Publications by authors named "Nick Woodier"

2 Publications

  • Page 1 of 1

A 6-Year Thematic Review of Reported Incidents Associated With Cardiopulmonary Resuscitation Calls in a United Kingdom Hospital.

J Patient Saf 2022 Jan 12. Epub 2022 Jan 12.

From the University of Nottingham Nottingham University Hospitals, Nottingham, United Kingdom University of Alberta Hospital, Edmonton, Canada.

Background: Critical incident reporting can be applied to cardiopulmonary resuscitation (CPR) events as a means of reducing further occurrences. We hypothesized that local CPR-related events might follow patterns only seen after a long period of analysis.

Design: We reviewed 6 years of local incidents associated with cardiac arrest calls. The following search terms were used to identify actual or potential resuscitation events: "resuscitation," "cardio-pulmonary," "CPR," "arrest," "heart attack," "DNR," "DNAR," "DNACPR," "Crash," "2222." All identified incidents were independently reviewed and categorized, looking for identifiable patterns.

Setting: Nottingham University Hospitals is a large UK tertiary referral teaching hospital.

Results: A total of 1017 reports were identified, relating to 1069 categorizable incidents. During the same time, there were approximately 1350 cardiac arrest calls, although it should be noted that many arrest-related incidents were not associated with cardiac arrest call (e.g., failure to have the correct equipment available in the event of a cardiac arrest). Incidents could be broadly classified into 10 thematic areas: no identifiable incident (n = 189; 18%), failure to rescue (n = 133; 12%), staffing concerns (n = 134; 13%), equipment/drug concerns (n = 133; 12%), communication issues (n = 122; 10%), do-not-attempt-CPR decisions (n = 101; 9%), appropriateness of patient location or transfer (n = 96; 9%), concerns that the arrest may have been iatrogenic (n = 76; 7%), patient or staff injury (n = 43; 4%), and miscellaneous (n = 52; 5%). Specific patterns of events were seen within each category.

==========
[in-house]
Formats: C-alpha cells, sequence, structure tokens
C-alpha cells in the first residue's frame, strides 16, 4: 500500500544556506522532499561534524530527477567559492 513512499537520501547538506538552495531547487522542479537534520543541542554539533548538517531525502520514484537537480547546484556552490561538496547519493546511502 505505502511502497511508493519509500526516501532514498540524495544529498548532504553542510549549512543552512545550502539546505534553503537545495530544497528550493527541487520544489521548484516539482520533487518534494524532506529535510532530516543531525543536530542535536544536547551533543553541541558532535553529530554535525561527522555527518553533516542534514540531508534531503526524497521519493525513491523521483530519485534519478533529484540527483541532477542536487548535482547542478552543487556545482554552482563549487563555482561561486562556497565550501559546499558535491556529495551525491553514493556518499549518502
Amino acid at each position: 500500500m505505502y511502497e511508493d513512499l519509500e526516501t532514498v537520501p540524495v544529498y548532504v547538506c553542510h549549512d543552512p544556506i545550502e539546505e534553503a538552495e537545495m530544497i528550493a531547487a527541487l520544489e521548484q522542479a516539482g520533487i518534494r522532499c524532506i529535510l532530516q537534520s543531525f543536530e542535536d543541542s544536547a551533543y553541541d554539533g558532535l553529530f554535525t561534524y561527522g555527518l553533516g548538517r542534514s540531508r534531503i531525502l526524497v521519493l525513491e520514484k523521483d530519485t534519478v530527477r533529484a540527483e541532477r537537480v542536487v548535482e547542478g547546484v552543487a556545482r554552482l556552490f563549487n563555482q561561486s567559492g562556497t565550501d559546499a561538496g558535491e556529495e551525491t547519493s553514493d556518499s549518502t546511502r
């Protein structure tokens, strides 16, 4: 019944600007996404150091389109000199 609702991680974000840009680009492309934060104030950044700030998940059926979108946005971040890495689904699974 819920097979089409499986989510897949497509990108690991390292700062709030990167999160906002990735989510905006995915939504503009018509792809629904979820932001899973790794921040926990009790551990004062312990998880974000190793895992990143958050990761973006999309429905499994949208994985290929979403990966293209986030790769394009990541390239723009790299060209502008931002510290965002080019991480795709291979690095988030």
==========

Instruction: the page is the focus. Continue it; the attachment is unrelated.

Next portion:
Conclusions: By reviewing incidents, we were able to identify patterns only noticeable over a long time frame, which may be amenable to intervention. Our findings may be generalizable to other centers or encourage others to undertake this exercise themselves.
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January 2022

Plurality of governance - plurality of systems.

J R Coll Physicians Edinb 2021 Dec;51(4):424-3427

Healthcare Safety Investigation Branch, Farnborough, UK.

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December 2021